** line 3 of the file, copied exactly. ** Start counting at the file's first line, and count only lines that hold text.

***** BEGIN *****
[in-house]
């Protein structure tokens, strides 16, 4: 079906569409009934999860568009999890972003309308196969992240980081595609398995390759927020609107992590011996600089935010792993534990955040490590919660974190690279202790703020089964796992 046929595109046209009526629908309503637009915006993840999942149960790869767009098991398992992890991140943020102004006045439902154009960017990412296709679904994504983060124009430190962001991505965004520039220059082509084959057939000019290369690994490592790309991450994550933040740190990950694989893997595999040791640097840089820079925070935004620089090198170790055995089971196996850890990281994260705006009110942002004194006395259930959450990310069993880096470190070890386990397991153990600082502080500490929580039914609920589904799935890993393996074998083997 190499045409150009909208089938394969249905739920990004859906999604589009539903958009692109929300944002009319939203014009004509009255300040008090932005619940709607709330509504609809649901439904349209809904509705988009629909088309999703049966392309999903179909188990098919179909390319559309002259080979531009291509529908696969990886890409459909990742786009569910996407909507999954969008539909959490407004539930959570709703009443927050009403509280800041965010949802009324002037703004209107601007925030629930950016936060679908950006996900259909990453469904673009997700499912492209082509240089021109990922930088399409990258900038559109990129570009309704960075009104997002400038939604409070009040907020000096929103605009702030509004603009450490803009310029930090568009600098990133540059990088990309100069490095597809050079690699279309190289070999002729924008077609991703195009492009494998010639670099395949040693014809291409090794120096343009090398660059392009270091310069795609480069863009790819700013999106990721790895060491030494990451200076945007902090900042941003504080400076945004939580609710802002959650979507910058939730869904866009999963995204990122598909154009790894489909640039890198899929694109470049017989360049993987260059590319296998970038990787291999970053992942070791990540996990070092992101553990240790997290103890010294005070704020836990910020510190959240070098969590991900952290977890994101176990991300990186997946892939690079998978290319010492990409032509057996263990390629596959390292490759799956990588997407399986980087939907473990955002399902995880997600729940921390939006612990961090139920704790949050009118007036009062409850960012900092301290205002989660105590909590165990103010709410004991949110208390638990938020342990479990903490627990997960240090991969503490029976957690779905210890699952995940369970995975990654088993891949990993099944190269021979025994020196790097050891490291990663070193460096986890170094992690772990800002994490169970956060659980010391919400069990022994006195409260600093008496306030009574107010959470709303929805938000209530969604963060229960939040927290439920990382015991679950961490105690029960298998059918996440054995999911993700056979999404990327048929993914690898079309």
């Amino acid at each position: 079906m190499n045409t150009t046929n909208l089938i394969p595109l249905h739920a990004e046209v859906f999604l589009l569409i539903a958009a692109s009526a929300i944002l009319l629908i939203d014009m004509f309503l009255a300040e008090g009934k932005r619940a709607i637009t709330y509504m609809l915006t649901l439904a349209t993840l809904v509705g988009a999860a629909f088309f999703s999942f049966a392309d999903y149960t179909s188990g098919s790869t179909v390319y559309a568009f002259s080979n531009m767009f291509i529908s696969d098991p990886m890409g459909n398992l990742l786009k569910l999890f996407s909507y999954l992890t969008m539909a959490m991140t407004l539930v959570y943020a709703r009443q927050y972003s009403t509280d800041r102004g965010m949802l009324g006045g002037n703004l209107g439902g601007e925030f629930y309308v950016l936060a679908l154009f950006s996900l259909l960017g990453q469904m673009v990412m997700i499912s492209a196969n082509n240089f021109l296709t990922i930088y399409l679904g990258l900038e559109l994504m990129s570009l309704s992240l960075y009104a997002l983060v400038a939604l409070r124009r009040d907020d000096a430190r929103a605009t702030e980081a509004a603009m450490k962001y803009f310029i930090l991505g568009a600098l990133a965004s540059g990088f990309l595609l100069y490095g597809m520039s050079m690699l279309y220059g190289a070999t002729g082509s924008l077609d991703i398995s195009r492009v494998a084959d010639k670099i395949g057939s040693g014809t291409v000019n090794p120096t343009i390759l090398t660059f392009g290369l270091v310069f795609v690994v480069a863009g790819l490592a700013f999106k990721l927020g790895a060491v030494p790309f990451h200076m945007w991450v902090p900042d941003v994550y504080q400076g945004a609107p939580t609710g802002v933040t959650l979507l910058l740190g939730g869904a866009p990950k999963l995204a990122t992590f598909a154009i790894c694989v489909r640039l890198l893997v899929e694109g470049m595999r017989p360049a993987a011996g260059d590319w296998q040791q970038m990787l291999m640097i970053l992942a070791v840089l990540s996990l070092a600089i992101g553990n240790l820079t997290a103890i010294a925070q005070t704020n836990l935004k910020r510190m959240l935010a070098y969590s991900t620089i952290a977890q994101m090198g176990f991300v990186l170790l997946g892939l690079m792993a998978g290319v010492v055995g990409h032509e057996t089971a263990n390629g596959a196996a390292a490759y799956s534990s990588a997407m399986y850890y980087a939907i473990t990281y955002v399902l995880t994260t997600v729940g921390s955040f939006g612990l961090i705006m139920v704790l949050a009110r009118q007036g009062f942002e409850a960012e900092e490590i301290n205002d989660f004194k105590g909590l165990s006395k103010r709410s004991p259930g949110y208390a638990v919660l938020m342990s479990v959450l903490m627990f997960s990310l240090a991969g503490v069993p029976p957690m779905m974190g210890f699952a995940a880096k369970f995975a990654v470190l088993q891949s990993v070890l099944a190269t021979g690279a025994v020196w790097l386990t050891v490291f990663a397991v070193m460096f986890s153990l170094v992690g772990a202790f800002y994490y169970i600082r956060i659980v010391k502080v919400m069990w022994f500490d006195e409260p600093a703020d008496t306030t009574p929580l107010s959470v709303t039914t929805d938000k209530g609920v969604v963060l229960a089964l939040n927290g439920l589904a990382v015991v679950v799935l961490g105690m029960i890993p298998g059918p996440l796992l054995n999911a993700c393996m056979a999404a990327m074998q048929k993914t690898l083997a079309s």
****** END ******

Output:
């Amino acid at each position: 079906m190499n045409t150009t046929n909208l089938i394969p595109l249905h739920a990004e046209v859906f999604l589009l569409i539903a958009a692109s009526a929300i944002l009319l629908i939203d014009m004509f309503l009255a300040e008090g009934k932005r619940a709607i637009t709330y509504m609809l915006t649901l439904a349209t993840l809904v509705g988009a999860a629909f088309f999703s999942f049966a392309d999903y149960t179909s188990g098919s790869t179909v390319y559309a568009f002259s080979n531009m767009f291509i529908s696969d098991p990886m890409g459909n398992l990742l786009k569910l999890f996407s909507y999954l992890t969008m539909a959490m991140t407004l539930v959570y943020a709703r009443q927050y972003s009403t509280d800041r102004g965010m949802l009324g006045g002037n703004l209107g439902g601007e925030f629930y309308v950016l936060a679908l154009f950006s996900l259909l960017g990453q469904m673009v990412m997700i499912s492209a196969n082509n240089f021109l296709t990922i930088y399409l679904g990258l900038e559109l994504m990129s570009l309704s992240l960075y009104a997002l983060v400038a939604l409070r124009r009040d907020d000096a430190r929103a605009t702030e980081a509004a603009m450490k962001y803009f310029i930090l991505g568009a600098l990133a965004s540059g990088f990309l595609l100069y490095g597809m520039s050079m690699l279309y220059g190289a070999t002729g082509s924008l077609d991703i398995s195009r492009v494998a084959d010639k670099i395949g057939s040693g014809t291409v000019n090794p120096t343009i390759l090398t660059f392009g290369l270091v310069f795609v690994v480069a863009g790819l490592a700013f999106k990721l927020g790895a060491v030494p790309f990451h200076m945007w991450v902090p900042d941003v994550y504080q400076g945004a609107p939580t609710g802002v933040t959650l979507l910058l740190g939730g869904a866009p990950k999963l995204a990122t992590f598909a154009i790894c694989v489909r640039l890198l893997v899929e694109g470049m595999r017989p360049a993987a011996g260059d590319w296998q040791q970038m990787l291999m640097i970053l992942a070791v840089l990540s996990l070092a600089i992101g553990n240790l820079t997290a103890i010294a925070q005070t704020n836990l935004k910020r510190m959240l935010a070098y969590s991900t620089i952290a977890q994101m090198g176990f991300v990186l170790l997946g892939l690079m792993a998978g290319v010492v055995g990409h032509e057996t089971a263990n390629g596959a196996a390292a490759y799956s534990s990588a997407m399986y850890y980087a939907i473990t990281y955002v399902l995880t994260t997600v729940g921390s955040f939006g612990l961090i705006m139920v704790l949050a009110r009118q007036g009062f942002e409850a960012e900092e490590i301290n205002d989660f004194k105590g909590l165990s006395k103010r709410s004991p259930g949110y208390a638990v919660l938020m342990s479990v959450l903490m627990f997960s990310l240090a991969g503490v069993p029976p957690m779905m974190g210890f699952a995940a880096k369970f995975a990654v470190l088993q891949s990993v070890l099944a190269t021979g690279a025994v020196w790097l386990t050891v490291f990663a397991v070193m460096f986890s153990l170094v992690g772990a202790f800002y994490y169970i600082r956060i659980v010391k502080v919400m069990w022994f500490d006195e409260p600093a703020d008496t306030t009574p929580l107010s959470v709303t039914t929805d938000k209530g609920v969604v963060l229960a089964l939040n927290g439920l589904a990382v015991v679950v799935l961490g105690m029960i890993p298998g059918p996440l796992l054995n999911a993700c393996m056979a999404a990327m074998q048929k993914t690898l083997a079309s």